“In order to survive, the temperature of their surroundings should be not too hot, not too cold but just right. Just the warmth of your hand for an extended period could injure them. They may be seen crawling on snow or rocks and under tree bark looking for smaller bugs to eat.”

The ice crawler is even on the logo for the Entomological Society of Canada.

Wikipedia says grylloblattidae, also known as ice bugs, are a type of wingless insect that are less than three cm long and have a head resembling a cockroach.

“They cannot tolerate warmth - most species will die at 10 C - and many species have small distribution ranges.”

It can get too cold for the bug, so when the temperature drops below their optimal range they survive by living under snowpack near the soil.

And when things warm up, “they move in response to the seasons so as to maintain an optimal temperature in their foraging habitat.”

The Purdue University website says the bugs can be found Japan, Siberia, the northwest United States and Western Canada.

"There are 26 species known worldwide. As glaciers and ice fields recede due to the effects of climate change many grylloblattid habitats are threatened. Grylloblattodea stands as the least known and the most threatened insect order. Conservation efforts are further complicated by an almost complete lack of information on grylloblattid life history, biology, and behaviour."

Minor earthquake occurred off coast of Vancouver Island near Tofino

Earthquake felt off BC coast

An earthquake occurred off the coast of Vancouver Island on Friday evening.

The 4.8-magnitude quake hit Vancouver Island at 7:50 p.m., at a depth of about 32 kilometres, according to Earthquakes Canada. The location for the quake is 34 km WNW of Tofino.

The quake was lightly felt throughout the island and there are no reports of damage at this time.

As of Friday night, 78 people reported feeling the earthquake to Earthquakes Canada.

Prince George continues to welcome Ukrainian refugees with open arms

Still welcoming refugees

One in four Ukrainians have been displaced from their homes in the nine months since their country was invaded by Russia and just before the conflict began Vasili Derunts and his wife Iryna found refuge in the home of Iryna’s brother in Spain.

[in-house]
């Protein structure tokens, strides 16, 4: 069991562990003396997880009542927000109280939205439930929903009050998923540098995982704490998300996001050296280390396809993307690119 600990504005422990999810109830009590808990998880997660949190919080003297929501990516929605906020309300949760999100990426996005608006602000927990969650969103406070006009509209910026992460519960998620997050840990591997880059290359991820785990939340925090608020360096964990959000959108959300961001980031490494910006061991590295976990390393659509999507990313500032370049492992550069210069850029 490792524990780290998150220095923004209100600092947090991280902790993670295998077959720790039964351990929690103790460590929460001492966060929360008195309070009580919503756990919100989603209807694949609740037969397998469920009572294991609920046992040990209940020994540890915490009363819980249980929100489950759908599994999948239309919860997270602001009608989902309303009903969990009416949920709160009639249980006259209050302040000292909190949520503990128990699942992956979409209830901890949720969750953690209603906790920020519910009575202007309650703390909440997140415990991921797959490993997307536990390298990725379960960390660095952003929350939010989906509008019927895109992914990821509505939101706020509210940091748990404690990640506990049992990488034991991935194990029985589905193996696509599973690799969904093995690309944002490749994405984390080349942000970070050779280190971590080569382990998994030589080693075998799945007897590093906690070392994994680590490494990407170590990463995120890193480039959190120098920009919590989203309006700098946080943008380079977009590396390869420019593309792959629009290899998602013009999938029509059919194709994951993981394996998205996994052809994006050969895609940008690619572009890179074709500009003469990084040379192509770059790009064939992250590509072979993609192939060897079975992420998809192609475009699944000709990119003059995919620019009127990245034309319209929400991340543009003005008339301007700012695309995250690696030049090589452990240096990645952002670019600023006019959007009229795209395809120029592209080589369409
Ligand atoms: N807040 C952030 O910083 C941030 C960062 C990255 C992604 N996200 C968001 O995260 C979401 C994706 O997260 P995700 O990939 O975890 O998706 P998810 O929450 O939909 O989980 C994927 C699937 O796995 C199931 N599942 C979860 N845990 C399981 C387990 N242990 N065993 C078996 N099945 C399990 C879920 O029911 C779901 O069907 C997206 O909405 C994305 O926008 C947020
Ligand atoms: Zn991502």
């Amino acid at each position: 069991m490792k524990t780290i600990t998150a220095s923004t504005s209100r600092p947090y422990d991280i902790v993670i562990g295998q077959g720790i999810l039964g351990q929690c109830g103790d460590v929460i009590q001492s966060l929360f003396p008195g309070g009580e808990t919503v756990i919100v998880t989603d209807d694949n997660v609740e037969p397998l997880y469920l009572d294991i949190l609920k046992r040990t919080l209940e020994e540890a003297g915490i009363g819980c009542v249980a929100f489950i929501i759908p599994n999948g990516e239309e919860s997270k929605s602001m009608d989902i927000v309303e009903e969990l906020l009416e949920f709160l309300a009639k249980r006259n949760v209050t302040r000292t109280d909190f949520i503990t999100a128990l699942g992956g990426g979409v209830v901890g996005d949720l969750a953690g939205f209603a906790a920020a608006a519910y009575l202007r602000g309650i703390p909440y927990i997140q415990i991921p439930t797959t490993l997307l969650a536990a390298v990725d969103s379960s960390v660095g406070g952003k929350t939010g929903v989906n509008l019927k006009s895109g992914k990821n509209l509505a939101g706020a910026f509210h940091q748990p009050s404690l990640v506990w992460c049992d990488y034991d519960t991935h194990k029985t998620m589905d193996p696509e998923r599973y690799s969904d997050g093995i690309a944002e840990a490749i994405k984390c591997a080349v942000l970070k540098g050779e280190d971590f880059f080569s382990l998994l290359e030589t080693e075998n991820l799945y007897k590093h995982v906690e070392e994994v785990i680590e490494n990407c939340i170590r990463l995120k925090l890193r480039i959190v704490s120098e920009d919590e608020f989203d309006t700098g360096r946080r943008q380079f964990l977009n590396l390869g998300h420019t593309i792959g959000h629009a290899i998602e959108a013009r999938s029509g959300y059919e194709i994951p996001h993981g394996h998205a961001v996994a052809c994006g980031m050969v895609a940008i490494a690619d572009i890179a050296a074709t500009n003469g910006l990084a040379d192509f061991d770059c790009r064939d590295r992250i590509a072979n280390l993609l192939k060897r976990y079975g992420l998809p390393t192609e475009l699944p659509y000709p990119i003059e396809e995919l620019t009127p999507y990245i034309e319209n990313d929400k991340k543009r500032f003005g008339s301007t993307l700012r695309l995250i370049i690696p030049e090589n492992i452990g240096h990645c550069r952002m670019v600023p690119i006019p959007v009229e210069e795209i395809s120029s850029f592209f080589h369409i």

“We were very lucky, we left the week before the war started,” said Vasili, 35. “My parents are still in Ukraine and they told me every day they have a lot of trouble with electricity and they have blackouts all the time. Sometimes for 20 hours they don’t have electricity in their town.”

After several weeks in Spain they considered going back home to Vinnysia, in central Ukraine, but their parents told them not to. It was too dangerous. Russians have targeted electrical infrastructure and Ukrainian citizens are being asked to leave countries if they can, to lessen the burden on the electrical system and avoid the hardship of power disruptions during the cold winter months.

The Derunts had a friend living in Canada in a place they’d never heard of and that connection is what brought them to Prince George on May 24, three months after the war started, where they now live with a host family.

“When we came here a lot of Canadian people tried to help us to be more successful and make it easier for our life here and I think it’s a good place,” said Vasili. “We had a chance to go to Edmonton, a much bigger city, and when we came back here we understand, Prince George is a much more beautiful city and it has much more beautiful nature around. We are very happy we came to this city.”  

Before the war, Vasili was working as part of the management team for a pharmaceutical company and his wife was a medical doctor working as a pediatric ear, nose and throat specialist. He found work in Prince George as labourer on a commercial construction site and two weeks ago Iryna was hired by Northern Health as a project co-ordinator. She also volunteers as a tutor at UNBC with the Northern Medical Program.

“Right now we’re trying to figure out his she can be a doctor in Canada,” said Vasilli, who came to St. George’s Ukrainian Catholic Church Friday afternoon to speak at a gathering arranged by Prince George Share Hope Refugee Committee.

Many of the 124 Ukrainian refugees who have come to Prince George this year have university degrees. Some are engineers, three are lawyers, but they can’t work at their professions until they are certified by the Canadian organizations that govern their professions.

“There are some impediments, (but) the biggest challenge facing our guests from Ukraine is childcare,” said Prince George For Ukraine volunteer Charles Scott. “They’ve got folks who will help them with money for childcare but they can’t find a spot.  Of course that’s not just Ukrainian parents having that (problem), Canadian parents of young children would put up their hands and say, ‘I feel your pain.’”